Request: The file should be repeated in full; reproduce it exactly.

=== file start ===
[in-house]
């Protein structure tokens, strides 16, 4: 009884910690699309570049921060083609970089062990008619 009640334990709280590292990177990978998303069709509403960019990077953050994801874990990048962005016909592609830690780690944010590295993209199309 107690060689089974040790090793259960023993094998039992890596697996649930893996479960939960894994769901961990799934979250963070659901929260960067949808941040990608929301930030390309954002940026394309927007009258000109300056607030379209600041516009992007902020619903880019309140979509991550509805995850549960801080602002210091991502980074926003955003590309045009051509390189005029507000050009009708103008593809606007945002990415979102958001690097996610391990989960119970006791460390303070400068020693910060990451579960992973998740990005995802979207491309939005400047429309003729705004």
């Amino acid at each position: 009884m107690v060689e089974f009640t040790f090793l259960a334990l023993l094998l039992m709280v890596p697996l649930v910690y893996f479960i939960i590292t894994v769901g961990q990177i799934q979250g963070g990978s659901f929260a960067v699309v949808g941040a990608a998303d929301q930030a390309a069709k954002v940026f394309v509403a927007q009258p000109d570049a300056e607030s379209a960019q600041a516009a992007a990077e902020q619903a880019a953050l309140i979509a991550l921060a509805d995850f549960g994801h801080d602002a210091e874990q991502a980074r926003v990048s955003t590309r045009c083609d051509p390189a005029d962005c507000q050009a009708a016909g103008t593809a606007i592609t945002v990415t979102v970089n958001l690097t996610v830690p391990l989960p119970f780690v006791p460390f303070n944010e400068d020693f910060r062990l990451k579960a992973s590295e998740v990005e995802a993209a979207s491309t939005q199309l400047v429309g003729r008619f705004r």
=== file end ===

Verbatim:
[in-house]
């Protein structure tokens, strides 16, 4: 009884910690699309570049921060083609970089062990008619 009640334990709280590292990177990978998303069709509403960019990077953050994801874990990048962005016909592609830690780690944010590295993209199309 107690060689089974040790090793259960023993094998039992890596697996649930893996479960939960894994769901961990799934979250963070659901929260960067949808941040990608929301930030390309954002940026394309927007009258000109300056607030379209600041516009992007902020619903880019309140979509991550509805995850549960801080602002210091991502980074926003955003590309045009051509390189005029507000050009009708103008593809606007945002990415979102958001690097996610391990989960119970006791460390303070400068020693910060990451579960992973998740990005995802979207491309939005400047429309003729705004």
């Amino acid at each position: 009884m107690v060689e089974f009640t040790f090793l259960a334990l023993l094998l039992m709280v890596p697996l649930v910690y893996f479960i939960i590292t894994v769901g961990q990177i799934q979250g963070g990978s659901f929260a960067v699309v949808g941040a990608a998303d929301q930030a390309a069709k954002v940026f394309v509403a927007q009258p000109d570049a300056e607030s379209a960019q600041a516009a992007a990077e902020q619903a880019a953050l309140i979509a991550l921060a509805d995850f549960g994801h801080d602002a210091e874990q991502a980074r926003v990048s955003t590309r045009c083609d051509p390189a005029d962005c507000q050009a009708a016909g103008t593809a606007i592609t945002v990415t979102v970089n958001l690097t996610v830690p391990l989960p119970f780690v006791p460390f303070n944010e400068d020693f910060r062990l990451k579960a992973s590295e998740v990005e995802a993209a979207s491309t939005q199309l400047v429309g003729r008619f705004r």